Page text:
Minimum wage definition
Minimum wage is the lowest salary an employer can legally pay to their nonexempt employees, either according to law or per a labor union contract if one exists for the company.
The Fair Labor Standards Act of 2009 raised the federal minimum wage to $7.25 per hour, but since that time, the cost of living and inflation have outpaced that minimum. The dollar had an average inflation rate of 2.18% per year between 2009 and 2021, producing a cumulative price increase of 29.56%. This has led many to infer that another minimum wage raise was well overdue.
The Raise the Wage Act of 2021 says that all states must raise their minimum wage to the new minimum of $15 per hour by 2025. The bill outlines the recommended annual rises to achieve that 2025 goal. However, each state has the ability to set its minimum wage above the federal amount. Some states and territories have already been raising their wages as per voter mandates and may reach the new minimum before 2025.
The U.S. Department of Labor has information about your state’s minimum wage and any other applicable laws as they pertain to employing staff, including how minimum wage works for employees who receive tips and earn a subminimum wage.
Raising the minimum wage: the pros and cons
As with most things having to do with business, there are broad-based economic pros and cons to a minimum wage increase. The pros of this change include:
- Boosting the economy: A great way to boost the economy is to give people the funds they need to purchase products, goods and services. Increasing the minimum wage gives individuals more buying power, and the economy can experience an uptick because of increased spending.
- More jobs: As people continue to stimulate the economy with their new purchasing power, demand increases, which can lead to the creation of more jobs to keep up with demand. Companies then need to hire more workers so they can keep up.
- Helping employees and their families: Other than being able to purchase more items, employees and their families benefit from a minimum wage increase because it helps them weather price inflation and the inevitable increase in the cost of living. Raising the minimum wage pulls a lot of families out of poverty.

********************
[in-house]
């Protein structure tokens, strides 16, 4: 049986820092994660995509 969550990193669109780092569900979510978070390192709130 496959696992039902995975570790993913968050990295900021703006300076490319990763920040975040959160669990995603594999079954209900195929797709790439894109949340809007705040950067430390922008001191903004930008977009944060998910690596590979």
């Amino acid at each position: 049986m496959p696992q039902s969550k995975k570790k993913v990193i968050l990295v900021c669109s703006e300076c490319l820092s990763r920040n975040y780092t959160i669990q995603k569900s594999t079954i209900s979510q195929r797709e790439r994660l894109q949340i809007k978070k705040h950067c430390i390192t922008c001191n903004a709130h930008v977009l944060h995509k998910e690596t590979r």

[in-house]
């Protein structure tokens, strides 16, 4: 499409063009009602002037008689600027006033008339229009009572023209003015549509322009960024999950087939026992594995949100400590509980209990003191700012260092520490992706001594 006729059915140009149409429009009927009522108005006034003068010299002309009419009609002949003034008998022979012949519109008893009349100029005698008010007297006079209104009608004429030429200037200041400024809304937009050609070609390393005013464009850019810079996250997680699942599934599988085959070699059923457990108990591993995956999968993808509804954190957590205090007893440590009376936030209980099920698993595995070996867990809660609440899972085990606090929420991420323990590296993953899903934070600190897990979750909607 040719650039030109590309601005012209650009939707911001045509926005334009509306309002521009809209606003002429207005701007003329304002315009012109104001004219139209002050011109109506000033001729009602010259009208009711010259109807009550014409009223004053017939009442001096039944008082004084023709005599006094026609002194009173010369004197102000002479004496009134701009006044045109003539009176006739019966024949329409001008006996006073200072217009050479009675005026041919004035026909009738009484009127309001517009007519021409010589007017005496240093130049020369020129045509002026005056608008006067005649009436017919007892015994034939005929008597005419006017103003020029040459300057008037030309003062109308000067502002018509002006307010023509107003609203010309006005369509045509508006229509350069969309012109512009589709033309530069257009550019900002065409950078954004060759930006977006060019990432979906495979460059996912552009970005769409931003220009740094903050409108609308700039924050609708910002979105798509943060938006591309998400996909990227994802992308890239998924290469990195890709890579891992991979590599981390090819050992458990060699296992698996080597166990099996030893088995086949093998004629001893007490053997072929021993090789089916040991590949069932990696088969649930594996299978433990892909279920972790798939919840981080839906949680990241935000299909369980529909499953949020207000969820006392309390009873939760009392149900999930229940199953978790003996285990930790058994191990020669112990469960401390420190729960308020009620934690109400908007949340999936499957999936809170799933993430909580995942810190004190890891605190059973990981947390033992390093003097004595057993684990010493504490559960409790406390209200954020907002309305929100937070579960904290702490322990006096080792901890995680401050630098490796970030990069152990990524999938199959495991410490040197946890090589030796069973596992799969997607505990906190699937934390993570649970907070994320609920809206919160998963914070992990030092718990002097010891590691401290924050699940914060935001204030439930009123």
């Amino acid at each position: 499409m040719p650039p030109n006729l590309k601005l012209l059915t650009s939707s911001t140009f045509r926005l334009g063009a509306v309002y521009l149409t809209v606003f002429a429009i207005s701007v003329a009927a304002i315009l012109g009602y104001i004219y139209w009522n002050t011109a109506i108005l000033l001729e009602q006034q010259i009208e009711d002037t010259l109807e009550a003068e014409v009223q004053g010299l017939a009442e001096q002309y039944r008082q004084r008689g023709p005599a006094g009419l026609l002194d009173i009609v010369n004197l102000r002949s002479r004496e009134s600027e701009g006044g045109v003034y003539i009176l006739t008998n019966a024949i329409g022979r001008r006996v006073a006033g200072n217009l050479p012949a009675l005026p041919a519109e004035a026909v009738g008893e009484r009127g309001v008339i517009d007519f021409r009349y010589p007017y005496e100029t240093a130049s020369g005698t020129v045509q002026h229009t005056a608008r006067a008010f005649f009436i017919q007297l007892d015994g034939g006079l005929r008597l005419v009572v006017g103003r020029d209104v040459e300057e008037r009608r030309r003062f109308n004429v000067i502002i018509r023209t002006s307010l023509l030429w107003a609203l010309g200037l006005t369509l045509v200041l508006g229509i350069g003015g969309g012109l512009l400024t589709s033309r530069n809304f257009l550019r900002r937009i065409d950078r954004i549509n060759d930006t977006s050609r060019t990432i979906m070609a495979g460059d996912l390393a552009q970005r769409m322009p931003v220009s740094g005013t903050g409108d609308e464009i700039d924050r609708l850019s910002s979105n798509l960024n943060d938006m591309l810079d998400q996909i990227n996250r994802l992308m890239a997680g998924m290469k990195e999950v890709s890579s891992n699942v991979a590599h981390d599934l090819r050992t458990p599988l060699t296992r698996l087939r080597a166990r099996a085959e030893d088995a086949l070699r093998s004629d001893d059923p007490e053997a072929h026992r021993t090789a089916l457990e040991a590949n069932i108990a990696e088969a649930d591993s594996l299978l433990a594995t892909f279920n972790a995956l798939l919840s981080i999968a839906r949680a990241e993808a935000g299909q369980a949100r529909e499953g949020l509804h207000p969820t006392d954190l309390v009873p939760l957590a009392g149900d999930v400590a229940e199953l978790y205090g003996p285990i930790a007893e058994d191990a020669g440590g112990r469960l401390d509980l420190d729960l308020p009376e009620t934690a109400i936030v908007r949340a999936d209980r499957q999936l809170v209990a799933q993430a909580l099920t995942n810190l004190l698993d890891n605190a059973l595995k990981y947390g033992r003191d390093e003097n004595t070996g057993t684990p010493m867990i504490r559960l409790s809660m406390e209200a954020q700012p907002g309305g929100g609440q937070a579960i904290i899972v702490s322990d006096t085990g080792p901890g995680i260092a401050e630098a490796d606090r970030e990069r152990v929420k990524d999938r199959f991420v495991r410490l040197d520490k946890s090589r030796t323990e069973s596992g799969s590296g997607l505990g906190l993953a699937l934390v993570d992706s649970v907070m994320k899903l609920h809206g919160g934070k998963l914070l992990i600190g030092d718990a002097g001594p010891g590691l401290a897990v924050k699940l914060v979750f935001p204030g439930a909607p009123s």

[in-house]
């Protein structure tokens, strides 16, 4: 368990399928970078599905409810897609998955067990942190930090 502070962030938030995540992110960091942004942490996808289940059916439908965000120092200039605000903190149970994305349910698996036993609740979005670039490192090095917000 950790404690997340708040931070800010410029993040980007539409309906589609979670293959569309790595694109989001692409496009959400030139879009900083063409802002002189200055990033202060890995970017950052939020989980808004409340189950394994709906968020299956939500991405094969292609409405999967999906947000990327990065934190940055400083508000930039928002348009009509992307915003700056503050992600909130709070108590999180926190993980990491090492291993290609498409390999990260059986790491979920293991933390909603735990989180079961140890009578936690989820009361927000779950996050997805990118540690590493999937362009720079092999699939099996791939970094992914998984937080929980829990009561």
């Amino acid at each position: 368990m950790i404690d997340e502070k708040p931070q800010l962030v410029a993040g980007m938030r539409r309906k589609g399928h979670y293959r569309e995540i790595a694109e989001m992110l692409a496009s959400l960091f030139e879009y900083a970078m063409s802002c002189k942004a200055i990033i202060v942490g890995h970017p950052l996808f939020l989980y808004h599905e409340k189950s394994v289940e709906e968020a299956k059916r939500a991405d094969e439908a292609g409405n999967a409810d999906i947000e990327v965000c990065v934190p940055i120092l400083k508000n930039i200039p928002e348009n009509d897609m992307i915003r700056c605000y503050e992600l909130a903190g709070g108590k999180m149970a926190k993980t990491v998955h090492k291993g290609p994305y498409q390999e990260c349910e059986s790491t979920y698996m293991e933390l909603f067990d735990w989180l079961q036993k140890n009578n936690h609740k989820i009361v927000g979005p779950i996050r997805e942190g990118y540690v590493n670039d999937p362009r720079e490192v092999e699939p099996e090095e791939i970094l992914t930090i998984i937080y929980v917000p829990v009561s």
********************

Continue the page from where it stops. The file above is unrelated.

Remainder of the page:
In contrast, there are also cons of a minimum wage change, including:
- Higher product costs: An increase in the minimum wage adds to the overhead costs of operating your business, which may result in a higher price point getting passed along to consumers. Over time, this may translate to a higher cost of living and more minimum wage increases.
- A stalled job market: Because of the increased cost of doing business, companies may go on a hiring freeze to keep costs as low as possible. This means that unemployed people or people who have just graduated from college may end up spending more time and effort looking for a job before getting hired.
- More outsourcing: If the cost of outsourcing work is less than the cost of hiring new employees, companies may gravitate toward outsourcing to keep overhead costs at a manageable amount for successful operations.
Benefits of raising the minimum wage
On top of the pros listed above, there are additional, more business-specific benefits from raising the minimum wage in your workplace, including:
- Job satisfaction: When they receive higher pay, employees may feel more satisfaction in their jobs. Job satisfaction equates to higher levels of collaboration, creativity and communication among all employees.
- Employee loyalty: Employees satisfied with their pay are more likely to be loyal to their current employer rather than looking for work elsewhere. This helps the business because, with less employee turnover, costs for hiring and training new staff are reduced.
- Motivation: Getting paid more motivates employees. They want to work hard to make sure they meet expectations and keep their jobs.
- Performance: If employees are getting paid more than before, you may notice better performance from your staff, especially if they were once working two jobs to afford to pay their bills. Employees may stop working at their side jobs, meaning they’ll be better prepared and focused when coming to work at your business.
Tips to determine if you should increase your base pay